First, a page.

With New York quickly surpassing all other states in tax revenue from online sports betting, a spokesman for ex-Gov. Andrew Cuomo blasted opponents of the state’s controversial 51% tax rate.
“From the beginning, we sought a structure that benefited taxpayers while the industry and the legislative representatives fought us tooth and nail in order to reap more of the profits for themselves. They said it wasn’t going to work but the proof is in the score — Taxpayers 1, Hacks 0,” Cuomo’s spokesman, Rich Azzopardi, said in a statement provided to PlayNY via email.
The Empire State has collected more than $250 million in taxes from online sports betting alone through May 15. Legal online sports betting launched in NY on Jan. 8. Over that span, NY online sportsbooks have combined for $6.9 billion in handle and $491.3 million in total gross gaming revenue (GGR).
The record for tax revenue from all-channel sports betting is still narrowly held by Pennsylvania — $256.4 million through April at a 36% tax rate. The Keystone State, though, launched online sports betting in May 2019.
Sportsbooks continue to deride NY sports betting tax rate
Sportsbook executives have continually ripped NY’s 51% tax rate as they seek to become profitable over the long term.
“Players would never continue to play if the house always won, and the house cannot continue to play if it’s always going to lose,” BetMGM CFO Gary Deutsch said during the entity’s latest earnings call.
The 51% tax rate has led NY betting apps to cut back on player acquisition and promotional spend.
“Clearly people are going to have to learn in that state to live with much lower levels of generosity throughout our process to have any chance of making any sort of contribution,” Flutter CEO Peter Jackson said.
DraftKings CEO Jason Robins has also been outspoken over his disdain for the 51% tax rate. FanDuel, DraftKings and Fanatics (which wasn’t selected for a NY online sports betting license) have been among the entities that have lobbied for a tax reduction.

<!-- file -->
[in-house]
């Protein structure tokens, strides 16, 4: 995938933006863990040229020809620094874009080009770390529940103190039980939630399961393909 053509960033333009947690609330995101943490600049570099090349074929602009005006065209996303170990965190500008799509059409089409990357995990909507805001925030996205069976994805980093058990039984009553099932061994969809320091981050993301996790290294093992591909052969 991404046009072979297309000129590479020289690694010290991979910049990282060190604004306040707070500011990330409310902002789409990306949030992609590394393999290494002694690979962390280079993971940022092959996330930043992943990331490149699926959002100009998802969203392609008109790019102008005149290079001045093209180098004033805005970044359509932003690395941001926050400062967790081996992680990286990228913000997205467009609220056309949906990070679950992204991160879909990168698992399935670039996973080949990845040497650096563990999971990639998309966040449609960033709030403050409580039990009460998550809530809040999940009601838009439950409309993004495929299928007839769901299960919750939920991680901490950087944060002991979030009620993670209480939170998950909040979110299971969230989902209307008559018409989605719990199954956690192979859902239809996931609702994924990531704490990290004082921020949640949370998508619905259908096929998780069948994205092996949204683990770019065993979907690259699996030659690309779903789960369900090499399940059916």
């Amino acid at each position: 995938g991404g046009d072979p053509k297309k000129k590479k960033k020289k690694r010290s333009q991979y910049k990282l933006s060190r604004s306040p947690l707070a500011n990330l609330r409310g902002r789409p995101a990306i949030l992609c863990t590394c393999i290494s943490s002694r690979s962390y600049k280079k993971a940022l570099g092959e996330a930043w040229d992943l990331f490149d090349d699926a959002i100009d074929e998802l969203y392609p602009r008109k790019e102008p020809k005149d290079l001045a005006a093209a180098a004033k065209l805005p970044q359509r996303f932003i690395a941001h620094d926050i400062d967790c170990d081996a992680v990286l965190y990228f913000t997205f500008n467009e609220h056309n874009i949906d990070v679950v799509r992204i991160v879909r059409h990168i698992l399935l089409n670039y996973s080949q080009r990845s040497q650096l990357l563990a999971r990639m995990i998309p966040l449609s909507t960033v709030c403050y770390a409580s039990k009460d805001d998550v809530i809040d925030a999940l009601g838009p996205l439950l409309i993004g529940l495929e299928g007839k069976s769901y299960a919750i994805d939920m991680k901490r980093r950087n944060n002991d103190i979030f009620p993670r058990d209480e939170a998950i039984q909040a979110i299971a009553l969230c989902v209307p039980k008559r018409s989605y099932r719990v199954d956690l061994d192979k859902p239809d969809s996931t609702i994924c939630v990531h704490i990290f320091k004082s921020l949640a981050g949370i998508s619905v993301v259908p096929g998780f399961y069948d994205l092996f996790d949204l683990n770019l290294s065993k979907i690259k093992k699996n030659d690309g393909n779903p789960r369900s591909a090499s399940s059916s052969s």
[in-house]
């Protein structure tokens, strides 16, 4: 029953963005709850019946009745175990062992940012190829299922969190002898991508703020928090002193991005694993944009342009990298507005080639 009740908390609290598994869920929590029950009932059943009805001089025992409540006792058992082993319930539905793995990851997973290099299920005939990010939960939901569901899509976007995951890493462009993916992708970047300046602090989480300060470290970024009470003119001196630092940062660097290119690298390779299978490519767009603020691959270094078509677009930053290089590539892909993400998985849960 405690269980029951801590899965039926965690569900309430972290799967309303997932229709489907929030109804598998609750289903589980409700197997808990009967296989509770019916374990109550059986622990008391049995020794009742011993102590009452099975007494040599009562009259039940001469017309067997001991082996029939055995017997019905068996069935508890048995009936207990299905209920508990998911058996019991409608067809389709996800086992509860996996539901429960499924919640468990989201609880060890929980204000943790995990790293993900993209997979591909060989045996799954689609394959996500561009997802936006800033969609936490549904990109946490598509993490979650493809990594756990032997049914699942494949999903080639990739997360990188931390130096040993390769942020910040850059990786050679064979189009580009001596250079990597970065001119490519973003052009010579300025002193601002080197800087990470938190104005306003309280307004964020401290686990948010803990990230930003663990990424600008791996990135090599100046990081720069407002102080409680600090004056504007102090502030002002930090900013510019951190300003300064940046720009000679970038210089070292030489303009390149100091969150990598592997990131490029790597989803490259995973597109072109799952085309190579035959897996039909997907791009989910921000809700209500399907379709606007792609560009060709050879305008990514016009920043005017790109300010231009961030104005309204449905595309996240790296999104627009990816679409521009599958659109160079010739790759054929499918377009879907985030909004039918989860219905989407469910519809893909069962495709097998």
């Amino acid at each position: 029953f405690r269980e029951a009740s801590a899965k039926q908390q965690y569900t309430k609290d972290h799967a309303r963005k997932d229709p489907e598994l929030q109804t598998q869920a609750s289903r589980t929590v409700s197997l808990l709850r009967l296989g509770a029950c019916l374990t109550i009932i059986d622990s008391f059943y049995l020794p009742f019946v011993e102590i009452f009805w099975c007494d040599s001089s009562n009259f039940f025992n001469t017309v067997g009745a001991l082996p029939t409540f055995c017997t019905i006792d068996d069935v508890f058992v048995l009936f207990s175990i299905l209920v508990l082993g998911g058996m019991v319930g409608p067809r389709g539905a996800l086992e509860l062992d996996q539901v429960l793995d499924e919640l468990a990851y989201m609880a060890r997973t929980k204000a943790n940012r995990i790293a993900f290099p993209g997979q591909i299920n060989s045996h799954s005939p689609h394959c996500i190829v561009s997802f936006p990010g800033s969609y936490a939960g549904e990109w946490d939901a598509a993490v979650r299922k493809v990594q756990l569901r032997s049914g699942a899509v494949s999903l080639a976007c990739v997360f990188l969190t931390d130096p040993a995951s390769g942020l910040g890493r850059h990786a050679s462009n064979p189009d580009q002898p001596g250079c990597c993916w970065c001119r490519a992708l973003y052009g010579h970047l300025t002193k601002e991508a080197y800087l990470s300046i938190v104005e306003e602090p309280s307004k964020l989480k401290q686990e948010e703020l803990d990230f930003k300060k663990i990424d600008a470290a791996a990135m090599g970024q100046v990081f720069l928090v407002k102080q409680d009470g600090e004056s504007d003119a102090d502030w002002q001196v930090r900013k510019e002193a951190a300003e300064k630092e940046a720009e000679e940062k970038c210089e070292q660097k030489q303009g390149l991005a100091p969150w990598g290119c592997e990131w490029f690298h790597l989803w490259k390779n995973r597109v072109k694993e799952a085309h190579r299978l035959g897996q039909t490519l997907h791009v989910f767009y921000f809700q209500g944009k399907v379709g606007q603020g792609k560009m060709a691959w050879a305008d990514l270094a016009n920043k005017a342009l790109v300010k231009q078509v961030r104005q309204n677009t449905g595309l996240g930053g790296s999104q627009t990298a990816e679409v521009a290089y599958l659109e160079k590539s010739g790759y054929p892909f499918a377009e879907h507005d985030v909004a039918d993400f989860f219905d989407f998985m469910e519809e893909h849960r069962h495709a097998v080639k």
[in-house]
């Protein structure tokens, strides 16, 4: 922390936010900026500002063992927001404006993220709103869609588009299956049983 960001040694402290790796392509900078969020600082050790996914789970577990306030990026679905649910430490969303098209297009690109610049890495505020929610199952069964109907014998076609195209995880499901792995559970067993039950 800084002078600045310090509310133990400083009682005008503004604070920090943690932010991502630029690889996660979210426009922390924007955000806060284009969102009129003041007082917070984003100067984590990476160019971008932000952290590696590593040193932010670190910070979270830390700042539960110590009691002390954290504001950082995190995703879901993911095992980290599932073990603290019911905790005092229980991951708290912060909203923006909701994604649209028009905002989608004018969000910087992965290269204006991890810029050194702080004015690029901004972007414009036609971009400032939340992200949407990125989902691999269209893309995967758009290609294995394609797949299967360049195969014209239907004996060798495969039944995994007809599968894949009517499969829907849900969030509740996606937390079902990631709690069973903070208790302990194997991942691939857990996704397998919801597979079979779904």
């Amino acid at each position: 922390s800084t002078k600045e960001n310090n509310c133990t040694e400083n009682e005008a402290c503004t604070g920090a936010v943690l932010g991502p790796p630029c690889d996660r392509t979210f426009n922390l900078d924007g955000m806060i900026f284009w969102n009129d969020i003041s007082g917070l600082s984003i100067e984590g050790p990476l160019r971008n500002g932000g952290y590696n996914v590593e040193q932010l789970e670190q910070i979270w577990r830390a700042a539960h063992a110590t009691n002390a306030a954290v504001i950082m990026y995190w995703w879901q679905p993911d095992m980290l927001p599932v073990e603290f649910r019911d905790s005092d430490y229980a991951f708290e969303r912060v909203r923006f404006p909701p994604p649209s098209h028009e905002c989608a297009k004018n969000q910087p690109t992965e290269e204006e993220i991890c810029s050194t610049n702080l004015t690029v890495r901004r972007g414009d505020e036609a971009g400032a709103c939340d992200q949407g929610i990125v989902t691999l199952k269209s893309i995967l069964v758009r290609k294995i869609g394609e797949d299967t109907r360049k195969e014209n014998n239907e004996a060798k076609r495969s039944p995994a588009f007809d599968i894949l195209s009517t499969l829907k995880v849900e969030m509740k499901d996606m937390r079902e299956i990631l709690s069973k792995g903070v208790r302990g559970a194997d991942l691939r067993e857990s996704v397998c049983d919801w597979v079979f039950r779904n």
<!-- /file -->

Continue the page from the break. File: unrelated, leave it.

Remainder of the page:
Lawmakers had proposed lowering tax rate
Local policymakers Assemb. Gary Pretlow and Sen. Joe Addabbo introduced legislation that would’ve reduced the tax rate by bringing in additional online sports betting operators.
The bill language called for the Empire State to go from nine NY sportsbooks to no fewer than 14 by Jan. 31, 2023 (which would lower the tax rate from 51% to 35%) and no fewer than 16 by Jan. 31, 2024 (which would lower the tax rate from 35% to 25%). Addabbo and Pretlow originally advocated for a tax rate more in line with New Jersey, which imposes a 13% rate.
The bill was included in the one-house budgets for both the Senate and the Assembly — albeit with different language — but failed to advance in negotiations. It will be revisited down the road. But for now, the state is cleaning up on the tax revenue side — with 98% of revenues going to educational funding.
NY sports betting flourishing despite early pushback from Cuomo
Cuomo was forced to resign after an independent investigation found that he sexually harassed multiple women.
Previously, he frustrated Addabbo and Pretlow with his anti-gaming stances. This led NY bettors to wager in neighboring states like NJ and PA — in addition to unregulated offshore sportsbooks and local bookies. It also cost the state billions in potential revenue.
“(Former) Gov. Cuomo was very aloof when it came to gaming situations in the state of New York,” Addabbo told PlayNY in Sept. 2021. “We’ve lost billions since the Supreme Court said we could do mobile sports betting and sports betting in general. And why? Because our governor didn’t really think it was a priority. He didn’t embrace it like (New Jersey) Gov. Murphy did. I thought we should’ve. New York is one of the sports capitals of the world. We should’ve been out in front. And we’re not. It’s been so frustrating.”
But with New York on the verge of setting the all-time tax revenue record from online sports betting, it’s hard to argue that the 51% tax rate hasn’t been anything but a massive success for the state. At least in the short term.